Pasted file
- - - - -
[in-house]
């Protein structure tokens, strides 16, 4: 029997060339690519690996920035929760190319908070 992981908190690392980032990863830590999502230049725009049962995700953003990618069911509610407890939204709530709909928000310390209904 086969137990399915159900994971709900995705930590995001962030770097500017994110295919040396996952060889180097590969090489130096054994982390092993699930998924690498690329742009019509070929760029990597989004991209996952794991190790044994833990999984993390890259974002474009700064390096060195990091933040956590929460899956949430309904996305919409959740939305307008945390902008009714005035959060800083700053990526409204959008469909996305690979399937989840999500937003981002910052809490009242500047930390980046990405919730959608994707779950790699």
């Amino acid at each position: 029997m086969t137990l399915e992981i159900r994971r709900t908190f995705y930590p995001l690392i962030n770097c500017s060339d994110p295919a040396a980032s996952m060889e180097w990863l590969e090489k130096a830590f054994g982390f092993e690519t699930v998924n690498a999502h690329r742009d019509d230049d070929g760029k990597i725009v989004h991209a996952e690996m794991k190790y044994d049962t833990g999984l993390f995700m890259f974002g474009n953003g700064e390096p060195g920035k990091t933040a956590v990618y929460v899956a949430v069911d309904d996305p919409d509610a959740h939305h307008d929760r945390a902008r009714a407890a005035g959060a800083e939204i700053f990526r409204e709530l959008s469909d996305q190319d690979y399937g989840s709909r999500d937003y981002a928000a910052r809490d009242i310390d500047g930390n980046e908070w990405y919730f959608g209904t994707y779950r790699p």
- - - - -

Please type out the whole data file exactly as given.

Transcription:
[in-house]
């Protein structure tokens, strides 16, 4: 029997060339690519690996920035929760190319908070 992981908190690392980032990863830590999502230049725009049962995700953003990618069911509610407890939204709530709909928000310390209904 086969137990399915159900994971709900995705930590995001962030770097500017994110295919040396996952060889180097590969090489130096054994982390092993699930998924690498690329742009019509070929760029990597989004991209996952794991190790044994833990999984993390890259974002474009700064390096060195990091933040956590929460899956949430309904996305919409959740939305307008945390902008009714005035959060800083700053990526409204959008469909996305690979399937989840999500937003981002910052809490009242500047930390980046990405919730959608994707779950790699």
């Amino acid at each position: 029997m086969t137990l399915e992981i159900r994971r709900t908190f995705y930590p995001l690392i962030n770097c500017s060339d994110p295919a040396a980032s996952m060889e180097w990863l590969e090489k130096a830590f054994g982390f092993e690519t699930v998924n690498a999502h690329r742009d019509d230049d070929g760029k990597i725009v989004h991209a996952e690996m794991k190790y044994d049962t833990g999984l993390f995700m890259f974002g474009n953003g700064e390096p060195g920035k990091t933040a956590v990618y929460v899956a949430v069911d309904d996305p919409d509610a959740h939305h307008d929760r945390a902008r009714a407890a005035g959060a800083e939204i700053f990526r409204e709530l959008s469909d996305q190319d690979y399937g989840s709909r999500d937003y981002a928000a910052r809490d009242i310390d500047g930390n980046e908070w990405y919730f959608g209904t994707y779950r790699p």